Official Discussion: Where is it safe to promote copyrighted content?

Discussion in 'BlackHat Lounge' started by phrasion, Jan 23, 2012.

  1. phrasion

    phrasion Regular Member

    Nov 7, 2008
    Likes Received:
    Internet Marketer
    Blackhat World :D
    As most of you already know, following the forced shutdown of megaupload, all other companies are crumbling down in fear and either closing down entirely, shutting down their affiliate programs or furiously deleting all copyrighted content uploaded.

    This is not limited to filehosts, CPA companies are also acting in the same accord, even those previously considered to be lenient and open about copyrighted content.

    So now the question arises, I'm sure many of you also promote copyrighted content almost exclusively, what are your suggestions, opinions and advices about where all this is going and also let us discuss companies, both CPA and otherwise that you think will turn a blind eye on everything that's going on?
  2. zen19

    zen19 Elite Member

    Mar 31, 2009
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    LOL ya right
    International Waters
    Look the internet has been and still is the wild west - it moves much faster than the old men who make the laws. Its also far from clear even in the US if linking is actually something that can be successfully pursued by law, either criminal or civil. There will need to be a bunch of test cases to establish a precedent on this. In many other countries its been established by courts that linking/embedding is fine, however recent presure has seen these rulings set aside by stronger laws. Linking however is one thing, directly hosting is a complete different issue. Filehosts have been playing with fire in this regard, and a big one just got immolated, a lot of the others are sensibly considering their options. I dont expect that this delivery mechanism will disappear, I expect it will get more and more fragmented and move into more favorable jurisdictions. Shutting Napster didnt stop music sharing, it just opened many more outlets.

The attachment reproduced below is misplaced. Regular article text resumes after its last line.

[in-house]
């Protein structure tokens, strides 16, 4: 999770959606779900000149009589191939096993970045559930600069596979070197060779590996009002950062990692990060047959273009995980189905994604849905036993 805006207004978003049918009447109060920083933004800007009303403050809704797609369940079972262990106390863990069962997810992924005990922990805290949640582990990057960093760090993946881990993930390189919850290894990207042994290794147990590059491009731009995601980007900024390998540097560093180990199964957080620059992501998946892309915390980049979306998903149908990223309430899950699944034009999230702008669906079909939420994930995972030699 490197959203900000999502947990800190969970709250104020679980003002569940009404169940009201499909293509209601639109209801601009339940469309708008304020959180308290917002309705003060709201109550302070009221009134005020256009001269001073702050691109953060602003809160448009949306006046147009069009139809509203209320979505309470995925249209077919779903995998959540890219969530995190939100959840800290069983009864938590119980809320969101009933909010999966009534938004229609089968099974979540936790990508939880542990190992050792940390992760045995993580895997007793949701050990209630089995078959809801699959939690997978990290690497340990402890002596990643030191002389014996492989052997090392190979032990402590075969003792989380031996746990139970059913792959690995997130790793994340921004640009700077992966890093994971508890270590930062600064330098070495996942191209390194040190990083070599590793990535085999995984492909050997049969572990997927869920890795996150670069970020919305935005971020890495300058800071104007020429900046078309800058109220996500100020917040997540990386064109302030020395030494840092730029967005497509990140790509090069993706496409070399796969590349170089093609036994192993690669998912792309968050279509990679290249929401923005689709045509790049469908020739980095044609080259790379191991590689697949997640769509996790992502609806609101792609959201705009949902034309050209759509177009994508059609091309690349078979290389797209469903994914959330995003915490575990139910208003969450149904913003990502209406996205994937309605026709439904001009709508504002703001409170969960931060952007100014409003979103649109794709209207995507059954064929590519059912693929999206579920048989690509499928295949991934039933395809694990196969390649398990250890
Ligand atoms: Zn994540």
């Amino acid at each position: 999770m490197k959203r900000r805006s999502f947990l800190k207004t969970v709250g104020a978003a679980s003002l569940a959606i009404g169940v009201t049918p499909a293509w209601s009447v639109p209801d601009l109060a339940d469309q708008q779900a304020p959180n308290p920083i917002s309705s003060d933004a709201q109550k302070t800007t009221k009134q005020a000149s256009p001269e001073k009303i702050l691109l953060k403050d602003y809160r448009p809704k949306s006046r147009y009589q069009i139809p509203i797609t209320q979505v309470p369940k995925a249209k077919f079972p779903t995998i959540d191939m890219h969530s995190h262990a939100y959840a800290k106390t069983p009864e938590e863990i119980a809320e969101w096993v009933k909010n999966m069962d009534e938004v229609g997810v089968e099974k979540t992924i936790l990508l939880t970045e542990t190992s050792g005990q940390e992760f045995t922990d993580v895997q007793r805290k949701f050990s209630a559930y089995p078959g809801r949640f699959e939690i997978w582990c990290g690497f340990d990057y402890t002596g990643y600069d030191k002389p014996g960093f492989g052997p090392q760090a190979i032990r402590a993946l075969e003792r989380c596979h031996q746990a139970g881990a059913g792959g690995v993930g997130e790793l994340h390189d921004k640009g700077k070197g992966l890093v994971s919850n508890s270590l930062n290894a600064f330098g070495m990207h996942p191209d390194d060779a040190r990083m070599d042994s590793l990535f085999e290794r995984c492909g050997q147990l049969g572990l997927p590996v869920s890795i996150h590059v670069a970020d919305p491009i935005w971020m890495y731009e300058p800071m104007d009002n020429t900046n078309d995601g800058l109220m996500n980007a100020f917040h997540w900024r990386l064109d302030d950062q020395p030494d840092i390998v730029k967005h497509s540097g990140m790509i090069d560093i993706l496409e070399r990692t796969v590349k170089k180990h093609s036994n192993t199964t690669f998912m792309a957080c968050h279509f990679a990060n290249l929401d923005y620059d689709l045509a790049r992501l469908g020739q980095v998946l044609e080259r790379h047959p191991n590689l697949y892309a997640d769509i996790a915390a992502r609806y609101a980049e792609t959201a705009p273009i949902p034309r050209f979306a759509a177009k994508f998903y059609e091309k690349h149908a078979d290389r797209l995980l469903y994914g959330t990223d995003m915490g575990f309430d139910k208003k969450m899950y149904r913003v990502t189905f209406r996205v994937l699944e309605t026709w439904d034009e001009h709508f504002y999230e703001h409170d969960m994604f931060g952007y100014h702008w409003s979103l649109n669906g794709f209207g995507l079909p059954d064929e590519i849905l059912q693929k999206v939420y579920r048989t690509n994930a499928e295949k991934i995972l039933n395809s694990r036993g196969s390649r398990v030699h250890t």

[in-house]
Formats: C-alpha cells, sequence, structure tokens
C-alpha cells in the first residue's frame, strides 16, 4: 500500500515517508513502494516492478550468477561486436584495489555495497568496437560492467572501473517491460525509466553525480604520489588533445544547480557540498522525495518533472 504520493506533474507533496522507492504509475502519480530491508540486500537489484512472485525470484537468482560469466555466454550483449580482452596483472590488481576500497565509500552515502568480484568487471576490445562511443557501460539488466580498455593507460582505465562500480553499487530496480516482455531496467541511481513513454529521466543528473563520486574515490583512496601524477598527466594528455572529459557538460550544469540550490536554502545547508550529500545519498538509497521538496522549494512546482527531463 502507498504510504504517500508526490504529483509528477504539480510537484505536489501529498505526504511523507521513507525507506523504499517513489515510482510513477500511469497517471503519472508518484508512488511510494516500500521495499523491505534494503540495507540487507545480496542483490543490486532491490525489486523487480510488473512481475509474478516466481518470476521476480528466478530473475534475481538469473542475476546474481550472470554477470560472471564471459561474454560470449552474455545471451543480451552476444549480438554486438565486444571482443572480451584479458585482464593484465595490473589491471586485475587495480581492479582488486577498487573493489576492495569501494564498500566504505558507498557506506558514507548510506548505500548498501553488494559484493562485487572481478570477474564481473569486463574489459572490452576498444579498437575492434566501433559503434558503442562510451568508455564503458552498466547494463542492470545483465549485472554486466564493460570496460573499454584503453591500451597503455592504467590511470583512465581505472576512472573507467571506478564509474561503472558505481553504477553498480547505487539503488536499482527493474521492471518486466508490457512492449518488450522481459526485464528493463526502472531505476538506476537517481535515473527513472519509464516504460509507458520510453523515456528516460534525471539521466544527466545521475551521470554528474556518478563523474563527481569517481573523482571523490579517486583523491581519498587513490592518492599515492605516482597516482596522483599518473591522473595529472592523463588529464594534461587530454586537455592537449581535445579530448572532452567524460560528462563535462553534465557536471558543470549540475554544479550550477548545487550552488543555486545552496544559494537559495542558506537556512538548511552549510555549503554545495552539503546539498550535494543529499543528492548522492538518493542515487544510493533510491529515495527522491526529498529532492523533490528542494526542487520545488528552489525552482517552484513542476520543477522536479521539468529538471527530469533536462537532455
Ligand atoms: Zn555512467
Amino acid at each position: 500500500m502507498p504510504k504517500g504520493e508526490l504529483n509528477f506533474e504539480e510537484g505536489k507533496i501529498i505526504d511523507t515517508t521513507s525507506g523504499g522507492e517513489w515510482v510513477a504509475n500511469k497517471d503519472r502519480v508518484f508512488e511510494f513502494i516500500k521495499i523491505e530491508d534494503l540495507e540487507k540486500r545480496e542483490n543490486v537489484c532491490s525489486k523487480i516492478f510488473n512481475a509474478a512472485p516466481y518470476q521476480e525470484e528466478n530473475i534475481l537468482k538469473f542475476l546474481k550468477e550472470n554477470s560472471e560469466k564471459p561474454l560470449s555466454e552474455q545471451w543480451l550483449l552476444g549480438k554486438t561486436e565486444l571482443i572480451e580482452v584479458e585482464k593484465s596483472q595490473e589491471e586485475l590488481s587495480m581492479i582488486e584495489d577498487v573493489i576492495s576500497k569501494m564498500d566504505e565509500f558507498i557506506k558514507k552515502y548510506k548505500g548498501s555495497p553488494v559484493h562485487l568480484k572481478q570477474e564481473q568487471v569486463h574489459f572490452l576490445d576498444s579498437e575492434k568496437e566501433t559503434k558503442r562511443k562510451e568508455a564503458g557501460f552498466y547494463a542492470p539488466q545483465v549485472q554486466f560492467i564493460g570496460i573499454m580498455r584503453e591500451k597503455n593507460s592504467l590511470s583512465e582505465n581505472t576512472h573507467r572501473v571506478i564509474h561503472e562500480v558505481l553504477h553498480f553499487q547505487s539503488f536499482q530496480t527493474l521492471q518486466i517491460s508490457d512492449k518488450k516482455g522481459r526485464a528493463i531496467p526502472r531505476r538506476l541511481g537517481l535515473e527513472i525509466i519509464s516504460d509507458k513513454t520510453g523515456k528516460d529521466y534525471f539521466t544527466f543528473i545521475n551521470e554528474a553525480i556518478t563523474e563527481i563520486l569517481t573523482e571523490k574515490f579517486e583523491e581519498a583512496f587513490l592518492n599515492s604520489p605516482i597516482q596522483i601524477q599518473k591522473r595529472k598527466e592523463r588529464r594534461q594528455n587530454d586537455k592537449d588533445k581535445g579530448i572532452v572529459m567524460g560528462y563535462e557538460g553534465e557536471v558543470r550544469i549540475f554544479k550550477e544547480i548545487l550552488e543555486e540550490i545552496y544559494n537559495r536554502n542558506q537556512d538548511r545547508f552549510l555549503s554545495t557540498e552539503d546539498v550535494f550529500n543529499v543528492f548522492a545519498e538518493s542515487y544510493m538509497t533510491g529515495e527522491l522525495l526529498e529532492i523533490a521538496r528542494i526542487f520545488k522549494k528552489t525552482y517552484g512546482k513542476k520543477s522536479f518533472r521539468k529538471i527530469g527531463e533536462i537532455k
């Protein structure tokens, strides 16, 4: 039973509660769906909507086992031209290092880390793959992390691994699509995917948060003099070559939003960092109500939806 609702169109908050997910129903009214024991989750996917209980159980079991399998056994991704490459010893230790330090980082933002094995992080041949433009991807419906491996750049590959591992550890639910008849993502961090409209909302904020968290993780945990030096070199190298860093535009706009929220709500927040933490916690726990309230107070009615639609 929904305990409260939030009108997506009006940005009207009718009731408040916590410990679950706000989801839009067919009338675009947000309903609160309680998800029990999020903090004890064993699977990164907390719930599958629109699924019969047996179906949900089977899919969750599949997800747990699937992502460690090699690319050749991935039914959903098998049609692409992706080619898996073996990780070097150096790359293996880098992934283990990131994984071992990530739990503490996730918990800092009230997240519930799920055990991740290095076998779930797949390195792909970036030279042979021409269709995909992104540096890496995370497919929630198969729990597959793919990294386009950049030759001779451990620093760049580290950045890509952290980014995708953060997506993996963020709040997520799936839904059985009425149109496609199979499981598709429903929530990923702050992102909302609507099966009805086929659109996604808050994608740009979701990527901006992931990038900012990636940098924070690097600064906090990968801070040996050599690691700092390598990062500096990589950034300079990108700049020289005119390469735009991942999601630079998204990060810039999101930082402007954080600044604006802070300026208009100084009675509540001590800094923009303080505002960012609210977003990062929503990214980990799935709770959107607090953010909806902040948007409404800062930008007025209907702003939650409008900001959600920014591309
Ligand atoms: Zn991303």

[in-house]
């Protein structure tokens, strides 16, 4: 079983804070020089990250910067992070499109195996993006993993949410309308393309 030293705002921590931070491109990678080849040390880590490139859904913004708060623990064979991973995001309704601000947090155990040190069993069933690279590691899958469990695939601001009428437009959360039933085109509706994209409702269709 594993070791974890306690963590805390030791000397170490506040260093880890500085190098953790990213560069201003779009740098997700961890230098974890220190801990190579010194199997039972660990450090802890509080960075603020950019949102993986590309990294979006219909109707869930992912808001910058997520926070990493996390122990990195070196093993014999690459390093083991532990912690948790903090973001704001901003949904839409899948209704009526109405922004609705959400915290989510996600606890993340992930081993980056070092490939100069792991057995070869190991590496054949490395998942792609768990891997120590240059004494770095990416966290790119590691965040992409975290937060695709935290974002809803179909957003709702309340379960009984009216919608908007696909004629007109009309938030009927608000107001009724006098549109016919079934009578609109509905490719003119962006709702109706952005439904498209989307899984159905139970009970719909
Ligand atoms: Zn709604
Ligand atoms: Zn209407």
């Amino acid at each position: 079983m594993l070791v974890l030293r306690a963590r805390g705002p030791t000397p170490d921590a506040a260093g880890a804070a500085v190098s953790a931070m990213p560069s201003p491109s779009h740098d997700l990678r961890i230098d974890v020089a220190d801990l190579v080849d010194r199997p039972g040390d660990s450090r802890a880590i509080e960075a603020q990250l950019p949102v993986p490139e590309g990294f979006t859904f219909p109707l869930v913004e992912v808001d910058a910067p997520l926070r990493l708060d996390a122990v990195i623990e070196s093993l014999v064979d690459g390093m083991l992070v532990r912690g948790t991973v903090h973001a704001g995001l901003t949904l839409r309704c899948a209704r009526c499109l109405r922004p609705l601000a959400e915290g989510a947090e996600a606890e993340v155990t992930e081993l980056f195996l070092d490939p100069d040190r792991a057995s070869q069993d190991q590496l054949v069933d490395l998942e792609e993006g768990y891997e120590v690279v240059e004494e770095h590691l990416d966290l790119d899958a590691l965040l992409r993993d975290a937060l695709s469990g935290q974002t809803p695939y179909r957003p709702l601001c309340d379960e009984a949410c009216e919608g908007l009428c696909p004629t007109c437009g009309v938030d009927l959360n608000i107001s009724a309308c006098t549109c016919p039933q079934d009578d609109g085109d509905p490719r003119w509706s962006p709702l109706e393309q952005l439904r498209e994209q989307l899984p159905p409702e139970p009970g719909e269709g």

The music industry are well along the path to getting their delivery systems modernized, if you are on any sort of western salary, and have some internet saavy, there are more than enough legal music outlets to make piracy more hassle than its worth. The TV/Movie people are many many years behind in this, but will inevitably be forced to change their ways. I expect more and more of a growing backlash against studios and their organizations using rent a thugs paid for by tax payers as their private militia. Imagine if Kmart produced statistics suggesting that shoplifting was causing a loss to the US economy of 5billion a year and costing millions of jobs, they demanded FBI agents police the stores to catch spotty teenagers shoplifting - they wouldn't get far, as in tight times resources should be put to better use.


    If you take at face value the 'statistics' which are used to justify the recent actions, the most commonly used are:

    'Piracy is costing the U.S. economy $200-250 billion per year, and has killed 750,000 American jobs'. This sounds dire, but lets look a bit further, smart people shouldn't get taken in by propaganda, where does this data come from?

    The 200-250 billion comes from a 1991 Forbes article in a side panel alongside an editorial. It referred to an unsourced estimate of the total size of the GLOBAL market in counterfeit goods. Nothing to do with the US, or file sharing.

    The 750,000 jobs which have been lost comes from a speech in 1986 by the secretary of commerce estimating that counterfeiting could cost the United States "anywhere from 130,000 to 750,000″ jobs. Nobody in the Commerce Department was able to identify where those figures had come from.

    These two bits of information have been spun so hard that they are accepted as fact and used to justify all-sorts, but they have been especially adopted by the media lobbyists.

    Just as digitized data will always seek to be free, so will the truth - once people become more aware of this, the current shift towards an expectation of an open Internet will only grow.


    All of this said, my strong advice to anyone operating in this arena would be to legalize 100% or get out. Its simply not worth it. These type of internet events happen, entire money making systems go dead due to new laws and regulations - out on the cutting edge of the wild west, things change rapidly. My advice is to stay on the cutting edge, let others fight to protect a niche that's under attack, move on to the next things.

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